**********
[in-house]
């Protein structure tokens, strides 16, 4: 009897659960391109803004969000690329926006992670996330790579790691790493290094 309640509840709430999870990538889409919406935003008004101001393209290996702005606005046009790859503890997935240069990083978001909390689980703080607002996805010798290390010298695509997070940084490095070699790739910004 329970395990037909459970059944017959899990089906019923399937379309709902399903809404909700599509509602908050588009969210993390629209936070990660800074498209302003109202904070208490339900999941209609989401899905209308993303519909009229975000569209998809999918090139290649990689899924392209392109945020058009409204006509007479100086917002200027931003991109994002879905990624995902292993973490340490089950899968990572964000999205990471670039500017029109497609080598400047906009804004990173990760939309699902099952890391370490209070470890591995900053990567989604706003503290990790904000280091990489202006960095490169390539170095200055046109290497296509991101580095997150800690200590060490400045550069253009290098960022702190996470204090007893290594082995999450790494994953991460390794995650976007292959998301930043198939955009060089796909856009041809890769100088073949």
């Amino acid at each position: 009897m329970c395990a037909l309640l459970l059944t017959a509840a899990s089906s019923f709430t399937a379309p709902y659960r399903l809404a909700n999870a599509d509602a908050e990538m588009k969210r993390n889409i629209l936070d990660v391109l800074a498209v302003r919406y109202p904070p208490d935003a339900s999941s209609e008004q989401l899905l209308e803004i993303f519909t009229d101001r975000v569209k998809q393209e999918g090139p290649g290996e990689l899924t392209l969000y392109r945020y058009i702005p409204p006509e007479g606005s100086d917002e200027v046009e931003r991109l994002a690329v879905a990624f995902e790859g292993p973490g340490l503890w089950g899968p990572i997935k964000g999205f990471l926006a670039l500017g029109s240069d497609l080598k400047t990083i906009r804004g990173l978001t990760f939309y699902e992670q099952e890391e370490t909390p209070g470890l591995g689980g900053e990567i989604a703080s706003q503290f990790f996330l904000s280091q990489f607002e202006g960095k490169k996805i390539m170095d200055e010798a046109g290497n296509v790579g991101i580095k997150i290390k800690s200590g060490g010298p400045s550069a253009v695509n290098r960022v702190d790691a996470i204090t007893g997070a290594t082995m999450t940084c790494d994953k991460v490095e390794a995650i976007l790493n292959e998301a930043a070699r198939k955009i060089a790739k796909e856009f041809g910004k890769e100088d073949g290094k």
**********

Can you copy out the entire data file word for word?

[in-house]
């Protein structure tokens, strides 16, 4: 009897659960391109803004969000690329926006992670996330790579790691790493290094 309640509840709430999870990538889409919406935003008004101001393209290996702005606005046009790859503890997935240069990083978001909390689980703080607002996805010798290390010298695509997070940084490095070699790739910004 329970395990037909459970059944017959899990089906019923399937379309709902399903809404909700599509509602908050588009969210993390629209936070990660800074498209302003109202904070208490339900999941209609989401899905209308993303519909009229975000569209998809999918090139290649990689899924392209392109945020058009409204006509007479100086917002200027931003991109994002879905990624995902292993973490340490089950899968990572964000999205990471670039500017029109497609080598400047906009804004990173990760939309699902099952890391370490209070470890591995900053990567989604706003503290990790904000280091990489202006960095490169390539170095200055046109290497296509991101580095997150800690200590060490400045550069253009290098960022702190996470204090007893290594082995999450790494994953991460390794995650976007292959998301930043198939955009060089796909856009041809890769100088073949």
């Amino acid at each position: 009897m329970c395990a037909l309640l459970l059944t017959a509840a899990s089906s019923f709430t399937a379309p709902y659960r399903l809404a909700n999870a599509d509602a908050e990538m588009k969210r993390n889409i629209l936070d990660v391109l800074a498209v302003r919406y109202p904070p208490d935003a339900s999941s209609e008004q989401l899905l209308e803004i993303f519909t009229d101001r975000v569209k998809q393209e999918g090139p290649g290996e990689l899924t392209l969000y392109r945020y058009i702005p409204p006509e007479g606005s100086d917002e200027v046009e931003r991109l994002a690329v879905a990624f995902e790859g292993p973490g340490l503890w089950g899968p990572i997935k964000g999205f990471l926006a670039l500017g029109s240069d497609l080598k400047t990083i906009r804004g990173l978001t990760f939309y699902e992670q099952e890391e370490t909390p209070g470890l591995g689980g900053e990567i989604a703080s706003q503290f990790f996330l904000s280091q990489f607002e202006g960095k490169k996805i390539m170095d200055e010798a046109g290497n296509v790579g991101i580095k997150i290390k800690s200590g060490g010298p400045s550069a253009v695509n290098r960022v702190d790691a996470i204090t007893g997070a290594t082995m999450t940084c790494d994953k991460v490095e390794a995650i976007l790493n292959e998301a930043a070699r198939k955009i060089a790739k796909e856009f041809g910004k890769e100088d073949g290094k």